Good news: You’ve got health insurance (at least, all Americans are required to or pay a penalty).
Bad news: It doesn’t cover everything. Especially if something really bad happens, like a heart attack or stroke.
“A typical major medical plan will cover many of the health-related expenses imposed by a serious illness, but treating these illnesses is expensive,” said Simon Milazzo, products director at employee benefits provider Unum. “Some out-of-pocket expenses are predictable, like deductibles and copayments, but others may be unexpected and have a significant financial impact.”
Medical insurance doesn’t usually cover related costs, such as travel to treatment centers, child care during absences or recovery, home modifications or rehabilitation charges. And if you lose income while you’re unable to work, you could have a tough time paying for everyday living expenses including mortgage or rent, utilities and food.
The American Heart Association says the direct and indirect costs of cardiovascular disease — including health costs and lost productivity — total nearly $317 billion.
Also from WorkWell:
Are you at risk? Maybe. The American Heart Association estimates nearly 86 million Americans are living with cardiovascular disease. Heart disease is the number 1 killer of women, taking more lives than all forms of cancer combined. African-Americans have nearly twice the risk of Caucasians for a first stroke.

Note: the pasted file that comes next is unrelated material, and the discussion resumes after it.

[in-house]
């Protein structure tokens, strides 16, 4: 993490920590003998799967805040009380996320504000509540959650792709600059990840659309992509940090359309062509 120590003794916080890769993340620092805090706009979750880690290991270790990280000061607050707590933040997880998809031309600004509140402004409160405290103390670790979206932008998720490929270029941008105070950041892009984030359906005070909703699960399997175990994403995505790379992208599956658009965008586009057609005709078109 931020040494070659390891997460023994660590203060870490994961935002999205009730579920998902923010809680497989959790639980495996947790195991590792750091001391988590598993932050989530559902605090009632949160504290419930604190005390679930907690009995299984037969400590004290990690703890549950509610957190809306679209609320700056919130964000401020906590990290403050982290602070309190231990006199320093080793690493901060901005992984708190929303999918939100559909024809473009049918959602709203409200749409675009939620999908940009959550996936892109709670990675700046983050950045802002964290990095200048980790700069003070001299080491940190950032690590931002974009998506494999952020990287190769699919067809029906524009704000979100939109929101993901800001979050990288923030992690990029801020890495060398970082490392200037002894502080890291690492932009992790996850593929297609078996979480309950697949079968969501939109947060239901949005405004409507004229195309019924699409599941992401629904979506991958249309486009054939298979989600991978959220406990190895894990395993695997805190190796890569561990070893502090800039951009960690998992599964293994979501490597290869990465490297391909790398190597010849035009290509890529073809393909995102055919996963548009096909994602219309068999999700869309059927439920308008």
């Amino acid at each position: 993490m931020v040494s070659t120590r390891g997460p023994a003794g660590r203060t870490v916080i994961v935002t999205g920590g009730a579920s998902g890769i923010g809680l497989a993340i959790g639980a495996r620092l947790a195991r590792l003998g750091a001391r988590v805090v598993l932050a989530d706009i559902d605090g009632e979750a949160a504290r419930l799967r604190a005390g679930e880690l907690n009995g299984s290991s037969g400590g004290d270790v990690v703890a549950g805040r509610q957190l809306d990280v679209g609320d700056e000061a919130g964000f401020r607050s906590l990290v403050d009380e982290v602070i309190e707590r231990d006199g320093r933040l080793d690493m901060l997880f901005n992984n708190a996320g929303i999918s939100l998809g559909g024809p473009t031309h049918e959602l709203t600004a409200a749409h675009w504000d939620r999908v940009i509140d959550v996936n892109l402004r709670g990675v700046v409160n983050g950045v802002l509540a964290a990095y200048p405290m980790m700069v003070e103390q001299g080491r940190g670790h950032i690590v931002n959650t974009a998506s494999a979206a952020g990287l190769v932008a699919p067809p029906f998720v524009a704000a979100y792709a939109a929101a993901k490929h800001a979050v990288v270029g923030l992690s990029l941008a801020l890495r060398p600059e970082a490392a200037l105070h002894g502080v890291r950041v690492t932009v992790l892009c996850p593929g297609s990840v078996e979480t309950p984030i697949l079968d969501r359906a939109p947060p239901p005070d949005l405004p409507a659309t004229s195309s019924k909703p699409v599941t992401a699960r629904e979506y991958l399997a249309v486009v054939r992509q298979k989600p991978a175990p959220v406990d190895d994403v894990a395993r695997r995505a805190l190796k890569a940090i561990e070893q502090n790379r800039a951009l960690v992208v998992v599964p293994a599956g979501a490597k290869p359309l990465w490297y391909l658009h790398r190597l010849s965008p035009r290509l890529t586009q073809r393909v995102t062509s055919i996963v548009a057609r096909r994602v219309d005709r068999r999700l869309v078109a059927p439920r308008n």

So, what can you do? Start with lowering your risk where you can. You know this stuff: lower your cholesterol and blood pressure, be more active, eat more veggies and ditch the smokes. Some research also advises moderate consumption of dark chocolate and red wine, reducing stress and even laughing more.
You also can consider buying critical illness insurance. Never heard of it? You’re not alone.
“Critical illness insurance has been around for decades, but its value still isn’t fully recognized or understood by the people who might need it,” Milazzo said.
Critical illness insurance complements your major medical coverage by helping you pay the often-significant costs of treating and recovering from a serious illness. It pays a lump-sum amount — typically from $5,000 to $100,000 depending on the coverage you buy — if you’re diagnosed with a covered illness. Those illnesses may include heart attack, stroke, end-stage renal failure, coronary artery bypass surgery, major organ failure and sometimes cancer.
“A great place to buy critical illness insurance is at the workplace where the advantages of ‘group’ offers and pricing discounts will be available,” Milazzo said. “The coverage can be more affordable than you might expect.”
Many employers offer critical illness insurance as part of their benefits package on a voluntary basis. That means employees who want this protection select and pay for it themselves, with no cost to the company. If your employer doesn’t offer critical illness insurance now, you can ask them to add it.